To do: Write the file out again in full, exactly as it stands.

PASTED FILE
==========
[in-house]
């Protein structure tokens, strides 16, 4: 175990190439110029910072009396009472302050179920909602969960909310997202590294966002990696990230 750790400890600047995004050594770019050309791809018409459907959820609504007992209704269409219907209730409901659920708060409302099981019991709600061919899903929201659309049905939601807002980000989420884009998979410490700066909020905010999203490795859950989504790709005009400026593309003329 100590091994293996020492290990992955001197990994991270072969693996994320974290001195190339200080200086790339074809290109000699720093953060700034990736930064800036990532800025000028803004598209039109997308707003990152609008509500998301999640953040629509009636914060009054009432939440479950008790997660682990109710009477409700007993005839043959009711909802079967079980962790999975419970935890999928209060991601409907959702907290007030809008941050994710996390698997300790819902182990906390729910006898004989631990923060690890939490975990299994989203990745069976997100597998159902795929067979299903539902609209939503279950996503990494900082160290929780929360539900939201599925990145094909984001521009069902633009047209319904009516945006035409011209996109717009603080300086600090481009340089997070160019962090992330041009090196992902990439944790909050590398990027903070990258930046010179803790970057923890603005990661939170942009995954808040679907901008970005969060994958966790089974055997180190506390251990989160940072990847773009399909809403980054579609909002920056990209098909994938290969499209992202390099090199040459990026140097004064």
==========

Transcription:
[in-house]
């Protein structure tokens, strides 16, 4: 175990190439110029910072009396009472302050179920909602969960909310997202590294966002990696990230 750790400890600047995004050594770019050309791809018409459907959820609504007992209704269409219907209730409901659920708060409302099981019991709600061919899903929201659309049905939601807002980000989420884009998979410490700066909020905010999203490795859950989504790709005009400026593309003329 100590091994293996020492290990992955001197990994991270072969693996994320974290001195190339200080200086790339074809290109000699720093953060700034990736930064800036990532800025000028803004598209039109997308707003990152609008509500998301999640953040629509009636914060009054009432939440479950008790997660682990109710009477409700007993005839043959009711909802079967079980962790999975419970935890999928209060991601409907959702907290007030809008941050994710996390698997300790819902182990906390729910006898004989631990923060690890939490975990299994989203990745069976997100597998159902795929067979299903539902609209939503279950996503990494900082160290929780929360539900939201599925990145094909984001521009069902633009047209319904009516945006035409011209996109717009603080300086600090481009340089997070160019962090992330041009090196992902990439944790909050590398990027903070990258930046010179803790970057923890603005990661939170942009995954808040679907901008970005969060994958966790089974055997180190506390251990989160940072990847773009399909809403980054579609909002920056990209098909994938290969499209992202390099090199040459990026140097004064």